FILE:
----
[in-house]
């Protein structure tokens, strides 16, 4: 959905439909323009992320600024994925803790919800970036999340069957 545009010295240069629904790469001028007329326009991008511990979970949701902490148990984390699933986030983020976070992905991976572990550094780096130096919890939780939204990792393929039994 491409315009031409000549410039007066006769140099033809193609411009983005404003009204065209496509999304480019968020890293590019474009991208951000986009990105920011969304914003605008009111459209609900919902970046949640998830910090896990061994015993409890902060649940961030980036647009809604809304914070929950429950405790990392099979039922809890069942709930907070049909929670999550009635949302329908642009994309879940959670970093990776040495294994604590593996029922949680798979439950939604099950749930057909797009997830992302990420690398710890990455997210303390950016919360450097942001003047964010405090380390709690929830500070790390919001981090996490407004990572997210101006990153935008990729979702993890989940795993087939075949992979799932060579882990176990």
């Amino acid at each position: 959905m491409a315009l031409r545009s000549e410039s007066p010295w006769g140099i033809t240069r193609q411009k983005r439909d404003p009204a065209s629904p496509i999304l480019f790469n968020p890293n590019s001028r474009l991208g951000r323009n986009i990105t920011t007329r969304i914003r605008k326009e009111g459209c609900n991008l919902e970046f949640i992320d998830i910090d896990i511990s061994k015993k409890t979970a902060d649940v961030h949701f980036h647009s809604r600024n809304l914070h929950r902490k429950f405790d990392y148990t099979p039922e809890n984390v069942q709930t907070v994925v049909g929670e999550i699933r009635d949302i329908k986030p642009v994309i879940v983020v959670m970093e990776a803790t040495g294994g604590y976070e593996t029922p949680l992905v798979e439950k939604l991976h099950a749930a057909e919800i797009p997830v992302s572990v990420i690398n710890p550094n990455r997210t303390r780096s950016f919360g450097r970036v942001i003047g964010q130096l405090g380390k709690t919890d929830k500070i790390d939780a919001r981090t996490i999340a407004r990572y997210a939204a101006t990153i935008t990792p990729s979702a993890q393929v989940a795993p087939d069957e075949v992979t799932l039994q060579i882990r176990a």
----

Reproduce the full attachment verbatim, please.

[in-house]
């Protein structure tokens, strides 16, 4: 959905439909323009992320600024994925803790919800970036999340069957 545009010295240069629904790469001028007329326009991008511990979970949701902490148990984390699933986030983020976070992905991976572990550094780096130096919890939780939204990792393929039994 491409315009031409000549410039007066006769140099033809193609411009983005404003009204065209496509999304480019968020890293590019474009991208951000986009990105920011969304914003605008009111459209609900919902970046949640998830910090896990061994015993409890902060649940961030980036647009809604809304914070929950429950405790990392099979039922809890069942709930907070049909929670999550009635949302329908642009994309879940959670970093990776040495294994604590593996029922949680798979439950939604099950749930057909797009997830992302990420690398710890990455997210303390950016919360450097942001003047964010405090380390709690929830500070790390919001981090996490407004990572997210101006990153935008990729979702993890989940795993087939075949992979799932060579882990176990």
């Amino acid at each position: 959905m491409a315009l031409r545009s000549e410039s007066p010295w006769g140099i033809t240069r193609q411009k983005r439909d404003p009204a065209s629904p496509i999304l480019f790469n968020p890293n590019s001028r474009l991208g951000r323009n986009i990105t920011t007329r969304i914003r605008k326009e009111g459209c609900n991008l919902e970046f949640i992320d998830i910090d896990i511990s061994k015993k409890t979970a902060d649940v961030h949701f980036h647009s809604r600024n809304l914070h929950r902490k429950f405790d990392y148990t099979p039922e809890n984390v069942q709930t907070v994925v049909g929670e999550i699933r009635d949302i329908k986030p642009v994309i879940v983020v959670m970093e990776a803790t040495g294994g604590y976070e593996t029922p949680l992905v798979e439950k939604l991976h099950a749930a057909e919800i797009p997830v992302s572990v990420i690398n710890p550094n990455r997210t303390r780096s950016f919360g450097r970036v942001i003047g964010q130096l405090g380390k709690t919890d929830k500070i790390d939780a919001r981090t996490i999340a407004r990572y997210a939204a101006t990153i935008t990792p990729s979702a993890q393929v989940a795993p087939d069957e075949v992979t799932l039994q060579i882990r176990a």